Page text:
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Thread: what are you reading now?

  1. #2581
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    I wasn't rating them but I did choose my favourite 3

  2. #2582
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    Quote Originally Posted by craner View Post
    Good choices. Midsummer's tends to get a bad rep because of force-fed GCSE experiences, but when you read it as an adult, with some romance and life force under your belt, it is the most beautiful, gossamer-light weave of words ever spilt on the subjects of love and foolishness, etc. A splendid music box, a rich fantasy.

    Lear is just massive and monumental: so savage, yet so tender. And many other things too.

    I like your rating conceit. I might have a go at that tomorrow. I've read almost all of them.
    RATE THEM NOW NOW NOW!!

  3. #2583

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    TOMORROW TOMORROW I WILL I WILL!!!

  4. #2584
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    "34. Remember that reading intelligently also includes reading aloud,
    vocalising and performing a text as
    a spoken sequence of pitch and in-
    tonation, of modulated phrase contour and
    rhythm and tone or tones of voice.
    Different kinds and period-styles of composition aim at different modes of
    voicing, using sound and pace and emph
    asis for different kinds of effect.
    Metre and rhyme give shape to verse in ways best explored by reading aloud,
    just as wit and the nuances of comedy or
    satire come alive in skilled control of
    vocal inflection. Precise marking of irony or parody often depends on
    recognising the tones which signal these effects. Actors and singers are not
    the only ones who should practise to become versatile in these text-
    performance skills, because spoken utterance is an acutely testing aspect of
    formal interpretation, especially in re
    gard to the patterns of writing in its
    rhythms and cadences, and in its styles of social delivery. Experienced
    readers can also develop skills to hear the sound-aspects of a text silently in
    their own minds, just as musicians can read over a score and 'hear' its
    sonorities. Try to learn some poems or
    passages by heart; try out your powers
    of recognition and delivery by reading aloud to yourself or to each other, and
    then estimating how fully you have been able to catch the voice-qualities of
    the text. A person who can read aloud
    Venus and Adonis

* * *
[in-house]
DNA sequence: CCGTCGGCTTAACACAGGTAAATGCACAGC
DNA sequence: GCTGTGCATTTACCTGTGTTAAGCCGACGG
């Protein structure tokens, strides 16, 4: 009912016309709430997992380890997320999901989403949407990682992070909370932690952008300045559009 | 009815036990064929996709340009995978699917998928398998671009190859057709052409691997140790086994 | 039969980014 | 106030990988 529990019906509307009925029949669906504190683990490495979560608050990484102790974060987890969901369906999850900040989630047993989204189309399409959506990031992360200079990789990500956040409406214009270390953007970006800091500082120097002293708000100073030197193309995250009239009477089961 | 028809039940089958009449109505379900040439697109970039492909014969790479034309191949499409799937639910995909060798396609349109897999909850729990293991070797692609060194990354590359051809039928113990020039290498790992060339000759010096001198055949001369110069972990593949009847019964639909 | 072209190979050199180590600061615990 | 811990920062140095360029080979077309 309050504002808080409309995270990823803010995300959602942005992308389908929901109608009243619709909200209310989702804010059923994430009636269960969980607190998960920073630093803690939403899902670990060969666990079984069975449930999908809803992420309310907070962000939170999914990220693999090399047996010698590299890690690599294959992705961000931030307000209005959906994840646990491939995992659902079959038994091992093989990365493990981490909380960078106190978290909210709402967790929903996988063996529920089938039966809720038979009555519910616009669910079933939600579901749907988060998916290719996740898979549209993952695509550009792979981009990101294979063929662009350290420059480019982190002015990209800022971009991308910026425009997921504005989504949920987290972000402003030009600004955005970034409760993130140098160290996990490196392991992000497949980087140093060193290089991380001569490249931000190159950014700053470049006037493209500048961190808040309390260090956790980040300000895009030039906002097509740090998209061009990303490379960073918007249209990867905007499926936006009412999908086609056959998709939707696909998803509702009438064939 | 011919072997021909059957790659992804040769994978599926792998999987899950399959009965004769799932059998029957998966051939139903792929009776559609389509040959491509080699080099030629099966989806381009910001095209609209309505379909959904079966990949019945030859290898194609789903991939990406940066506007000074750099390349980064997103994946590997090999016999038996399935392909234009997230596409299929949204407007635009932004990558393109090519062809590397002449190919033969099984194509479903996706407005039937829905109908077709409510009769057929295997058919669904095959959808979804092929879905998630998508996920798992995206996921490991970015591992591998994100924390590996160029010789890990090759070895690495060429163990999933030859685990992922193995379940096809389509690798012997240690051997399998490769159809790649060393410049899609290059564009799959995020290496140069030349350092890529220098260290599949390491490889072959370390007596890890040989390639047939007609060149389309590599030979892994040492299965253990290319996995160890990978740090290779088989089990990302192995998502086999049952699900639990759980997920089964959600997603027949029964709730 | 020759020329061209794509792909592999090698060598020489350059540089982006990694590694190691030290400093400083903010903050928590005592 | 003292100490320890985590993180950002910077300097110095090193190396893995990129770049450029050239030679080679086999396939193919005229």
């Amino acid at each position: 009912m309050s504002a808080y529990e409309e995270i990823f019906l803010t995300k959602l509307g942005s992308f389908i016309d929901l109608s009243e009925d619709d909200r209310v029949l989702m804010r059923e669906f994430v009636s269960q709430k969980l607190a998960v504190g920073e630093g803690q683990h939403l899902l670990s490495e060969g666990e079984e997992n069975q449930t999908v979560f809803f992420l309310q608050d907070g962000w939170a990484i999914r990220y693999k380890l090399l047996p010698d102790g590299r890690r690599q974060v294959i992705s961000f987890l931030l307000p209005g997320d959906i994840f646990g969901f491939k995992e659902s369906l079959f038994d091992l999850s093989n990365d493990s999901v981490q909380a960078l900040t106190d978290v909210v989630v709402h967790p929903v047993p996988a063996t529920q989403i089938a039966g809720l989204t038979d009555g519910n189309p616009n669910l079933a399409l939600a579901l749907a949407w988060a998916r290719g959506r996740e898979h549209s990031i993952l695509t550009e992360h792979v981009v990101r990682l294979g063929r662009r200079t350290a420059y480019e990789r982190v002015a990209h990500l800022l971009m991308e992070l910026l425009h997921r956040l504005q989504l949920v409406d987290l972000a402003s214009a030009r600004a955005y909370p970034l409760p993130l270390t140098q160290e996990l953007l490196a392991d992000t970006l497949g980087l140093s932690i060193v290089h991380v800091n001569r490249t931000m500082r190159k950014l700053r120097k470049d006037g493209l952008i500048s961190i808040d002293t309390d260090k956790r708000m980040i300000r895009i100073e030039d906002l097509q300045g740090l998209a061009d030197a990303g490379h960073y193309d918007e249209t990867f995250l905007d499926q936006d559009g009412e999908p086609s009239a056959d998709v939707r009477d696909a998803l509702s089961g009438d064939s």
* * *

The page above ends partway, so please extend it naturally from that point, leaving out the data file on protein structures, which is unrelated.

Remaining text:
or
    The Rape of the
    Lock
    or
    Little Gidding
    , and can do so with apt verve and insight, is already well
    advanced in literary understanding. "

    https://www.cai.cam.ac.uk/sites/defa...es/reading.pdf

  5. #2585
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    Quote Originally Posted by craner View Post
    TOMORROW TOMORROW I WILL I WILL!!!
    you let us all down badly craner. Very, very badly.

  6. #2586

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    Craner’s Shakespeare Scorecard

    (Including plays written in collaboration but excluding those of seriously dubious authorship and the poems. Even though he had magnificent contemporaries, the collaborations are among those with the weakest marks.)

    Two Gentleman of Verona – Not read

    Taming of the Shrew – C

    Henry VI (3) – C

    Henry VI (1) – D

    Henry VI (2) – B

    Titus Andronicus - D

    Richard III – B

    Edward III – Not read

    Comedy of Errors – C

    Love’s Labour’s Lost – B (just missed out on an A)

    Richard II – A

    Romeo and Juliet – A

    A Midsummer Night’s Dream – A*

    King John – Not read

    Merchant of Venice – A

    Henry IV (1) – A*

    Merry Wives of Windsor – C (saved from being a D because I quite like the fact it was designed as a cynical vehicle for the popular Falstaff, and I enjoyed the silly
    bawdiness, like a crap 70s Italian sex comedy starring Edwige Fenech!)

    Henry IV (2) – A*

    Much Ado About Nothing – B

    Henry V – A

    Julius Caesar – A

    As You Like It – A

    Hamlet – A*

    Twelfth Night – A (this play used to irritate the crap out of me until I saw a stunning RSC production that lit up the text, not often you can really say that about
    contemporary theatrical performances.)

    Measure for Measure – A

    Othello – A

    All’s Well That End’s Well – C

    King Lear – A*

    Timon of Athens – C